CC: Are girls hard?
Chris: Girls easy. I have two nephews, and they're off the wall. One is three and one is almost five. It's just nuts. My daughter is so laid back, so affectionate. She'll give you kisses. It's the greatest thing in the world. We have a big play room, every toy imaginable. She'll play in it, and she'll mess it up a bit. Those boys come over, and there are toys and balls everywhere. My girl is a tomboy now, she's actually good at soccer. She can kick the ball better than the four year old boys do. When she plays, she plays with her kitchen set or her books. She'll sit down, she reads her books. The boys come over, and I go up with my wife: it's just insane. It takes forever to clean up the mess. So I want to have a boy just to have a boy, but really girls are so much easier. You have three boys, so what do you think?
CC: I'd say boys are easier. Mine are eleven, nine, and three.
Chris: Once they get to eleven, I'm sure they're easier. Once my girls get to be thirteen. My sister was hell on wheels when she was thirteen until now, she's actually better now. Every girl revolts against their parents at some time. My father-in-law says, "You're wife, when she turned thirteen, it was like a light switch went off in her head. Now she's this new person who hates her dad, hates everything. I guess all girls go through that stage.
CC: A couple of days ago at the Charity event, Matt Damon was here. When you think of the explosion of poker, the causes I think are the WPT, Matt Damon, and you. Chris in some ways, I would think it's almost a burden. You were truly the catalyst of this.
Chris: In '04, I had to apologize to people. It was still at Binion's, and to get on a $1k sit and go, the wait was six or seven hours long. People would say, "You did this, man." And I'd have to say, ‘I'm sorry.' When you're waiting six hours to play a SNG? Over here, it's no big deal. I recognize I'm a part of it, part of history. I appreciate it. I actually saw Matt a couple days ago. He was playing in a cash game next to me. My intention was to come back and play in the event, but I needed to go back to my wife. I had planned on playing eight events this World Series, but once we found out my wife was pregnant, I only played three or four. I spent the rest of the time at home, and I got back here the night of the 5th.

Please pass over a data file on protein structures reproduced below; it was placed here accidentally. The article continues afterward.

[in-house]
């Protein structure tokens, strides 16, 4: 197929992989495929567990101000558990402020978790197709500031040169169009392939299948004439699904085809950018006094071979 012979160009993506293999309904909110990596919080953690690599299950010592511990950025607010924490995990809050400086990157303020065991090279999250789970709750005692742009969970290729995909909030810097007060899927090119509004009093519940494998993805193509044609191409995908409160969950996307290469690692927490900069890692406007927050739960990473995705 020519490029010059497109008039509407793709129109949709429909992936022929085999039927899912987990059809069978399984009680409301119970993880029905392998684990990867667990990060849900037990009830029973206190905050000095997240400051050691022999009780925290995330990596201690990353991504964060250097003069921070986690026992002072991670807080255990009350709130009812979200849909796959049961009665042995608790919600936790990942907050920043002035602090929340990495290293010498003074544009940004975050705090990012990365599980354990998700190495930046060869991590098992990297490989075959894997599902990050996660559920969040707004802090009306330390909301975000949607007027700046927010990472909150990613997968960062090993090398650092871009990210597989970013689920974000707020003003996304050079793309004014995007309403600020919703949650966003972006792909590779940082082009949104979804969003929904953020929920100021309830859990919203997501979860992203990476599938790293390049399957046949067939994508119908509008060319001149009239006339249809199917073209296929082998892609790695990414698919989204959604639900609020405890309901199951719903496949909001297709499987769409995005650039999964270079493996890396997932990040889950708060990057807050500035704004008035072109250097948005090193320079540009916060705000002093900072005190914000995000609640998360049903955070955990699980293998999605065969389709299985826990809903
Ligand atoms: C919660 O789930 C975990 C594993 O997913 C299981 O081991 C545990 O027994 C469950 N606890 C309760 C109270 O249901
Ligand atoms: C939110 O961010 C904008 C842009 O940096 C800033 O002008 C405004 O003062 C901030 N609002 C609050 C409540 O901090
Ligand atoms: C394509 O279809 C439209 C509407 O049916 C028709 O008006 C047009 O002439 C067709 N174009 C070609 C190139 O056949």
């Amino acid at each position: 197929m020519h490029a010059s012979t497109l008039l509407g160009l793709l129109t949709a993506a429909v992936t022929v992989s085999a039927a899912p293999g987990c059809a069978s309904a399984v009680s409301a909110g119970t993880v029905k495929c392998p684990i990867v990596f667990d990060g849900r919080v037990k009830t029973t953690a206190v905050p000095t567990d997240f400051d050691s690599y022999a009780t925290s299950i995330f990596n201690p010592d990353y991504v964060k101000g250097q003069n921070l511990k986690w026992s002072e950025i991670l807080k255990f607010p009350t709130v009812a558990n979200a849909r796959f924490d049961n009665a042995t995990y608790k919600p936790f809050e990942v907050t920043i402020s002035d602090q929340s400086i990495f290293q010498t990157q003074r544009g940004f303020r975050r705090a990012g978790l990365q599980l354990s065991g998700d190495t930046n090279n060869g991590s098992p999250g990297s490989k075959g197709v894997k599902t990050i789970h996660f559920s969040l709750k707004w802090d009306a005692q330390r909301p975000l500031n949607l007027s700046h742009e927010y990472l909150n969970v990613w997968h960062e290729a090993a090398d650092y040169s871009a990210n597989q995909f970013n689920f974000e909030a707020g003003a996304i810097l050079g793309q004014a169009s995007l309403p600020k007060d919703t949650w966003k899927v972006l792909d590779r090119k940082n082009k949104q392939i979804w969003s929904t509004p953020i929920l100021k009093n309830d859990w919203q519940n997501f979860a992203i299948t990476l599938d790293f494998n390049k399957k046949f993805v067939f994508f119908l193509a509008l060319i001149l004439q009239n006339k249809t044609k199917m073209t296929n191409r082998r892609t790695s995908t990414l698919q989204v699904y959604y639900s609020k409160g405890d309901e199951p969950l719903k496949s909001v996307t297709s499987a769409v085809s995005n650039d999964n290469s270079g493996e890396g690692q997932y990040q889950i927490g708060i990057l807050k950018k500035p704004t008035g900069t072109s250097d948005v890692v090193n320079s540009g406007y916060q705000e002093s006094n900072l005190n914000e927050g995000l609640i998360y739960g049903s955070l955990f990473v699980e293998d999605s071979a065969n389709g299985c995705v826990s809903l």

CC: But is it a burden in some ways?
Chris: It's a burden and a blessing. It's nice to be well known, it pays well obviously. I get endorsements that a lot of people don't get, I get opportunities that a lot of people don't get. My life is very good, but at the same time. When I tried to come to our interview, it takes me thirty minutes to walk through the hall. I have to put a phone to my ear to act like I'm talking to someone to get through it. In a cash game, people call me down, it's great. There was a hand today, a guy just wanted to bluff Moneymaker. In tournaments, it sucks. You want to win uncontested pots without showing down their hand, but people want to play back at me. It takes a lot of skill to decipher who is making plays at you and who is not. In cash games over time, you're going to make the right decisions. In tournaments, you make the wrong decision and you're on the rail.
CC: Congratulations again on the new baby. I hope it's a boy.
Chris: As long as it's healthy, that's fine by me.
Chris Moneymaker plays exclusively on PokerStars.
His path to the 2003 WSOP Main Event is now part of poker legend, turning a $39 satellite on PokerStars into the Main Event bracelet.